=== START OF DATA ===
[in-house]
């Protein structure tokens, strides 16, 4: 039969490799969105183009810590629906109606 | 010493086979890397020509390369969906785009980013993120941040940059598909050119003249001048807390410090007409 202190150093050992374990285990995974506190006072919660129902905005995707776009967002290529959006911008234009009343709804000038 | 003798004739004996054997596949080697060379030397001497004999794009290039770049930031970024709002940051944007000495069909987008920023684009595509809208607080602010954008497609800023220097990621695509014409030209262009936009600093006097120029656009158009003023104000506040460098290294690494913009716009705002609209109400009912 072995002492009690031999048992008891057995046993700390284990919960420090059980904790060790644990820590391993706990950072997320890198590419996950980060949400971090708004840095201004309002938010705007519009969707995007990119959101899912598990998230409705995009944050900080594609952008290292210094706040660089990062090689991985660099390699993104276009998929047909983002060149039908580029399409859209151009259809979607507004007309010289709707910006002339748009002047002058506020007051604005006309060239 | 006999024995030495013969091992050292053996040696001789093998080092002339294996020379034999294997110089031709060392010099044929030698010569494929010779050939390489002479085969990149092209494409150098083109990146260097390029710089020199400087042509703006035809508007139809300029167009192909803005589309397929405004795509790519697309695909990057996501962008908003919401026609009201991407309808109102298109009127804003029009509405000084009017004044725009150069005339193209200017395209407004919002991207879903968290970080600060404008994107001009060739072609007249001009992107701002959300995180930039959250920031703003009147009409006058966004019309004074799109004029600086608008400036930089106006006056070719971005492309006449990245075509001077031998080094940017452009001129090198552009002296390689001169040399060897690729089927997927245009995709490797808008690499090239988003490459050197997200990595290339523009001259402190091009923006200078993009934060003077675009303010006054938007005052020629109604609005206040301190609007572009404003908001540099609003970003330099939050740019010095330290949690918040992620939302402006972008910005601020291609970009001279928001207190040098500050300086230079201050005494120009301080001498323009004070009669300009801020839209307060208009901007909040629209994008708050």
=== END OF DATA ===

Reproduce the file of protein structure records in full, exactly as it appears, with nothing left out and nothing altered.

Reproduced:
[in-house]
């Protein structure tokens, strides 16, 4: 039969490799969105183009810590629906109606 | 010493086979890397020509390369969906785009980013993120941040940059598909050119003249001048807390410090007409 202190150093050992374990285990995974506190006072919660129902905005995707776009967002290529959006911008234009009343709804000038 | 003798004739004996054997596949080697060379030397001497004999794009290039770049930031970024709002940051944007000495069909987008920023684009595509809208607080602010954008497609800023220097990621695509014409030209262009936009600093006097120029656009158009003023104000506040460098290294690494913009716009705002609209109400009912 072995002492009690031999048992008891057995046993700390284990919960420090059980904790060790644990820590391993706990950072997320890198590419996950980060949400971090708004840095201004309002938010705007519009969707995007990119959101899912598990998230409705995009944050900080594609952008290292210094706040660089990062090689991985660099390699993104276009998929047909983002060149039908580029399409859209151009259809979607507004007309010289709707910006002339748009002047002058506020007051604005006309060239 | 006999024995030495013969091992050292053996040696001789093998080092002339294996020379034999294997110089031709060392010099044929030698010569494929010779050939390489002479085969990149092209494409150098083109990146260097390029710089020199400087042509703006035809508007139809300029167009192909803005589309397929405004795509790519697309695909990057996501962008908003919401026609009201991407309808109102298109009127804003029009509405000084009017004044725009150069005339193209200017395209407004919002991207879903968290970080600060404008994107001009060739072609007249001009992107701002959300995180930039959250920031703003009147009409006058966004019309004074799109004029600086608008400036930089106006006056070719971005492309006449990245075509001077031998080094940017452009001129090198552009002296390689001169040399060897690729089927997927245009995709490797808008690499090239988003490459050197997200990595290339523009001259402190091009923006200078993009934060003077675009303010006054938007005052020629109604609005206040301190609007572009404003908001540099609003970003330099939050740019010095330290949690918040992620939302402006972008910005601020291609970009001279928001207190040098500050300086230079201050005494120009301080001498323009004070009669300009801020839209307060208009901007909040629209994008708050």